SHOT Show 2011: MOLLE-mountable LEDs and Z-folded QuikClot bandages

I'm happy to say that it was an extremely busy morning. There was so much traffic at the show that we were reduced to a slow crawl to get by some of the booths. It's my job to scour the exhibit to find new and innovative products that will benefit the law enforcement field, so here are just two of the things I found today. Now, they’re not exactly what you would automatically assume would be “lumped together” in a single article, but this is congruent with my personality, which includes my short attention span. Here goes...

Start Shedding Light
Princeton Tec unveiled two new MPLS (Modular Personal Lighting System) task lights for the tactical officer. Both of them use an LED at the end of a flexible stalk. They are helmet- and MOLLE-mountable, highly water resistant, and weigh practically nothing (17 grams). They have a variety of mounting options, including Picatinny rails and other areas one would place a task light designed for hard use.

The POINT MPLS is the original product with a single LED. The Switch MPLS has two separate LEDs on its flexible stalk. There are several color combinations available, including IR. These lights use a single 2016 cell and the 10 lumens lights will go approximately 36 hours.

Stop Shedding Blood
I met with Robert Huebner from Z-Medica and Brad Gilpin from Combat Medical Systems. They demonstrated the QuikClot trauma kits, which have generated a lot of interest in law enforcement. It is likely because they have been in use in the military for several years and used successfully hundreds of times. QuickClot is a hemostatic product, which means it will slow and eventually stop the flow of blood in an injury. QuikClot has integrated the hemostatic properties into a Z-folded bandage which is vacuum packed. At this time, all branches of the military have adopted this product and many branches of the federal government's law enforcement agencies have followed suit.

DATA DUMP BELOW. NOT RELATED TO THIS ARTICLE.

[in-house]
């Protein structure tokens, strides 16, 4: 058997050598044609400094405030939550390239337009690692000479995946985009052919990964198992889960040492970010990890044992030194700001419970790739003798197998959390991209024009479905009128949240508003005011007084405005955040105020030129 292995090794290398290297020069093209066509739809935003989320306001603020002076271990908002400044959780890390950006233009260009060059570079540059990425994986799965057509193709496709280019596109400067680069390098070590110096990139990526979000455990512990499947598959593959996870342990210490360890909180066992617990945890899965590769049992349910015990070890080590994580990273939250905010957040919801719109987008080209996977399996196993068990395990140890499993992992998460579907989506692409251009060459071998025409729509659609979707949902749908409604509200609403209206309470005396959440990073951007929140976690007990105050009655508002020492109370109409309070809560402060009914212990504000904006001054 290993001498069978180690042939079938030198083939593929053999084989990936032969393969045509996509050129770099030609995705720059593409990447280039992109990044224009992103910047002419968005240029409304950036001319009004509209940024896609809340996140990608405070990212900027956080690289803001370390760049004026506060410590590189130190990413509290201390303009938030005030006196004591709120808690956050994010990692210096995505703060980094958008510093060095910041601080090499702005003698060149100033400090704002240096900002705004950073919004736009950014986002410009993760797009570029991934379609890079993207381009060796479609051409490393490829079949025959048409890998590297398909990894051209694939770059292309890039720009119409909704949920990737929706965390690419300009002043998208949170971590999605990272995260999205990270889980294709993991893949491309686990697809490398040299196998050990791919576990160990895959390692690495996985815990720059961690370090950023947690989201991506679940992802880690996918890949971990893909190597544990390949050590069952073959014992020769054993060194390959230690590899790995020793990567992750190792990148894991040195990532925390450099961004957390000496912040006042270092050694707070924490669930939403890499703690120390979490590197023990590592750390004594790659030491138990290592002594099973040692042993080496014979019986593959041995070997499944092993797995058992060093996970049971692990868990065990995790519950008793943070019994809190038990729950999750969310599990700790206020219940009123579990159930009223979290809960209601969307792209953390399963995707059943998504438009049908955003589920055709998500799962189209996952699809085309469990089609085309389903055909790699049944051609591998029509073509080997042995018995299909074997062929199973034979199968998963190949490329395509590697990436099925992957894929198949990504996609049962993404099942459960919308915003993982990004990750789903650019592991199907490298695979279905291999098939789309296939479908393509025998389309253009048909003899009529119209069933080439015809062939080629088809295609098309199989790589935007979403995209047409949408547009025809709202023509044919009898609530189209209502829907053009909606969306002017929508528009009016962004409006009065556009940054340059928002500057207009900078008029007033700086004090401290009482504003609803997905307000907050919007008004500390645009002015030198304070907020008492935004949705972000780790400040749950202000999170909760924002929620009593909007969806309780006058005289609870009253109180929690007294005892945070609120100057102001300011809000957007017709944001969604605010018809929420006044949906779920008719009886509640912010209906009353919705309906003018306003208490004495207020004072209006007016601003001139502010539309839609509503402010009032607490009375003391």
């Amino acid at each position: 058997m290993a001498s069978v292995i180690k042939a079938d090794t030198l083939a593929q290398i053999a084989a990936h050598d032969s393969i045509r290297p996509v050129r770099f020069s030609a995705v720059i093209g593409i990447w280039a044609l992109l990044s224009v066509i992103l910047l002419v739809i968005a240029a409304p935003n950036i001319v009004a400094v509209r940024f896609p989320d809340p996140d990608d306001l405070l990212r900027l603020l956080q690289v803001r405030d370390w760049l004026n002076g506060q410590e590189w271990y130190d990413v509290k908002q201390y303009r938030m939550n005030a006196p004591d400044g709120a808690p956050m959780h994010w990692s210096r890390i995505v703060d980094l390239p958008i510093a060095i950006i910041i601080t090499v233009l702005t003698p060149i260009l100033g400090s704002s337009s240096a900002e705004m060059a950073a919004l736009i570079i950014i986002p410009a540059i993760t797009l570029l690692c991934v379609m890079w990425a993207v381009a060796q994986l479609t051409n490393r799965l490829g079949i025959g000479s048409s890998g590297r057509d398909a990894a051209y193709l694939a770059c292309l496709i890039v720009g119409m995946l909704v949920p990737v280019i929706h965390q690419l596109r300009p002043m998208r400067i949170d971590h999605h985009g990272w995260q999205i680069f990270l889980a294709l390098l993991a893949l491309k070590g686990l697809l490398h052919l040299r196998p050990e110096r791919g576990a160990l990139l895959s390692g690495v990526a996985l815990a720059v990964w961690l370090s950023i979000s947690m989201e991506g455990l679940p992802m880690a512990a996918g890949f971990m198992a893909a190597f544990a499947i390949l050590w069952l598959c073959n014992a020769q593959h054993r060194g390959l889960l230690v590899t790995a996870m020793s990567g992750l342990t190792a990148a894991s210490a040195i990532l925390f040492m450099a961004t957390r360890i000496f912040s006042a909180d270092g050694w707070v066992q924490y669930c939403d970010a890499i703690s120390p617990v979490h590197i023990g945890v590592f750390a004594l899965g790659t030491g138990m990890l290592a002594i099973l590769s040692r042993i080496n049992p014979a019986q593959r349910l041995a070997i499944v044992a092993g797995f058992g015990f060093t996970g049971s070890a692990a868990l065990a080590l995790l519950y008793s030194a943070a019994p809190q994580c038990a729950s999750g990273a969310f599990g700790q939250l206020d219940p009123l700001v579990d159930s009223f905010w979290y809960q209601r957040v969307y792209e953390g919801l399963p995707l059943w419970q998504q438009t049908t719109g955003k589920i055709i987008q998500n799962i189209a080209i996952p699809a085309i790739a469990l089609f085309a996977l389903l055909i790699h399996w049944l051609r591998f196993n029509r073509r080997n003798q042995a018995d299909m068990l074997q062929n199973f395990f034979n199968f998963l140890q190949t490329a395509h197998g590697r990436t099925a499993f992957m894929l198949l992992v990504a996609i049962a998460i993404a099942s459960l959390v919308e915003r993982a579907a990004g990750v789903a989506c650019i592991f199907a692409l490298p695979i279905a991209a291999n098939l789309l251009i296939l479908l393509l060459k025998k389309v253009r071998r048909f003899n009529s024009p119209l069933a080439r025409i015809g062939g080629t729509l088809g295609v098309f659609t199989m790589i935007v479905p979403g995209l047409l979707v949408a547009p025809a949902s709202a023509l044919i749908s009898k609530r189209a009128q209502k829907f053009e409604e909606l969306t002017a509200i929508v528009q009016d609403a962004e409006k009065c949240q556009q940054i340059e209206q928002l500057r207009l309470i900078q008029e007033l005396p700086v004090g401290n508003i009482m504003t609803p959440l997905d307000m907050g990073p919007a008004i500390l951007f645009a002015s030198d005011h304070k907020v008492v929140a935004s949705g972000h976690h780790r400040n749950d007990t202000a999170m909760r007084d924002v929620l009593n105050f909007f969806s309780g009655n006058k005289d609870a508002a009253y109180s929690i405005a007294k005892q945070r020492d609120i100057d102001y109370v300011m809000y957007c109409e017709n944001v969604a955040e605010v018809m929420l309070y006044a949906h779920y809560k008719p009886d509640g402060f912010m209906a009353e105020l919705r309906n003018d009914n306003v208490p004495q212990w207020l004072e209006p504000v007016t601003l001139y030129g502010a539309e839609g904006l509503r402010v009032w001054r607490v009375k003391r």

Brad told me that the intent of getting this product into the hands of law enforcement at the user level is NOT an attempt to turn officers into “mini-medics.” However, when it comes to patient survival, time is the most important factor. If the patient is a downed officer, faster response will increase the efficiency of the deployment and a saved life. Z0Medica is marketing a belt trauma kit (BTK) which is borne by the individual officer.

It contains QuikClot combat gauze or a QuikClot first response dressing, a CPR shield and other products that will protect the officer. Considering the fact that this product is the same size as the pouch in which I carried my disposable gloves, I am definitely an advocate of getting these products on the street.

About the author

Lindsey Bertomen is a retired police officer and retired military small arms trainer. He teaches criminal justice at Hartnell College in Salinas, California. He has a BS in Criminal Justice and an MS in Online Teaching and Learning. Lindsey has taught shooting techniques for over a decade. His articles on firearms tactics have appeared in print for over a decade. Lindsey enjoys competing in shooting sports, running, and cycling events.

Contact Lindsey Bertomen

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